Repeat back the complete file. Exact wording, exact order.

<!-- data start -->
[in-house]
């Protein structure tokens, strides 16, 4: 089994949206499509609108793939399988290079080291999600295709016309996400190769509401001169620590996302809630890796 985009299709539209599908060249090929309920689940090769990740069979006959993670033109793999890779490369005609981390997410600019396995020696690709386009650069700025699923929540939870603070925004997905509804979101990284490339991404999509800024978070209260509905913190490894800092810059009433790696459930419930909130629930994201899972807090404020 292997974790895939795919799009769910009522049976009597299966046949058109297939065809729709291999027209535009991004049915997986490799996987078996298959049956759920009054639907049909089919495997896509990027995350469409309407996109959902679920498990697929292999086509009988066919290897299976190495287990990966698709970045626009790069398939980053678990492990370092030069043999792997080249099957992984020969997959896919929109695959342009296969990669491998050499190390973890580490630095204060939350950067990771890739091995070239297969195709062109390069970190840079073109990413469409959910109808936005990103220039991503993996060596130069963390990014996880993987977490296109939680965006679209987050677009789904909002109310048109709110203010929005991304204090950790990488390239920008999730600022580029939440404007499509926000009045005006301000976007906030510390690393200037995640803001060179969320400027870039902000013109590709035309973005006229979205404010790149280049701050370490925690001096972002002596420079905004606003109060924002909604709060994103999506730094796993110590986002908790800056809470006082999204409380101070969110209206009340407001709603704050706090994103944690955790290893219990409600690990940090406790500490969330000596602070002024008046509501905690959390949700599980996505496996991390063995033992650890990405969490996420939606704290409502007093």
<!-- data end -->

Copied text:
[in-house]
């Protein structure tokens, strides 16, 4: 089994949206499509609108793939399988290079080291999600295709016309996400190769509401001169620590996302809630890796 985009299709539209599908060249090929309920689940090769990740069979006959993670033109793999890779490369005609981390997410600019396995020696690709386009650069700025699923929540939870603070925004997905509804979101990284490339991404999509800024978070209260509905913190490894800092810059009433790696459930419930909130629930994201899972807090404020 292997974790895939795919799009769910009522049976009597299966046949058109297939065809729709291999027209535009991004049915997986490799996987078996298959049956759920009054639907049909089919495997896509990027995350469409309407996109959902679920498990697929292999086509009988066919290897299976190495287990990966698709970045626009790069398939980053678990492990370092030069043999792997080249099957992984020969997959896919929109695959342009296969990669491998050499190390973890580490630095204060939350950067990771890739091995070239297969195709062109390069970190840079073109990413469409959910109808936005990103220039991503993996060596130069963390990014996880993987977490296109939680965006679209987050677009789904909002109310048109709110203010929005991304204090950790990488390239920008999730600022580029939440404007499509926000009045005006301000976007906030510390690393200037995640803001060179969320400027870039902000013109590709035309973005006229979205404010790149280049701050370490925690001096972002002596420079905004606003109060924002909604709060994103999506730094796993110590986002908790800056809470006082999204409380101070969110209206009340407001709603704050706090994103944690955790290893219990409600690990940090406790500490969330000596602070002024008046509501905690959390949700599980996505496996991390063995033992650890990405969490996420939606704290409502007093």